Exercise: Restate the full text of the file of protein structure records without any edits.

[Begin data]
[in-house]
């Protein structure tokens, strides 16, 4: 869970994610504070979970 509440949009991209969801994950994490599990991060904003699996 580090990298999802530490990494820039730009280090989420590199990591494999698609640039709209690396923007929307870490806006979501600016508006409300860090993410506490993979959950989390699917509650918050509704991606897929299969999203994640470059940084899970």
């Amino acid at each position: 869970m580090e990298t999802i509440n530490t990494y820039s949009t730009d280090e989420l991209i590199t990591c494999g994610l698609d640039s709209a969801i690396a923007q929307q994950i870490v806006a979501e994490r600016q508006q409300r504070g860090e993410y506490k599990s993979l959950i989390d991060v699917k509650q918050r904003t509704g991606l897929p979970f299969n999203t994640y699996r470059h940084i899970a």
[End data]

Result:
[in-house]
């Protein structure tokens, strides 16, 4: 869970994610504070979970 509440949009991209969801994950994490599990991060904003699996 580090990298999802530490990494820039730009280090989420590199990591494999698609640039709209690396923007929307870490806006979501600016508006409300860090993410506490993979959950989390699917509650918050509704991606897929299969999203994640470059940084899970």
């Amino acid at each position: 869970m580090e990298t999802i509440n530490t990494y820039s949009t730009d280090e989420l991209i590199t990591c494999g994610l698609d640039s709209a969801i690396a923007q929307q994950i870490v806006a979501e994490r600016q508006q409300r504070g860090e993410y506490k599990s993979l959950i989390d991060v699917k509650q918050r904003t509704g991606l897929p979970f299969n999203t994640y699996r470059h940084i899970a």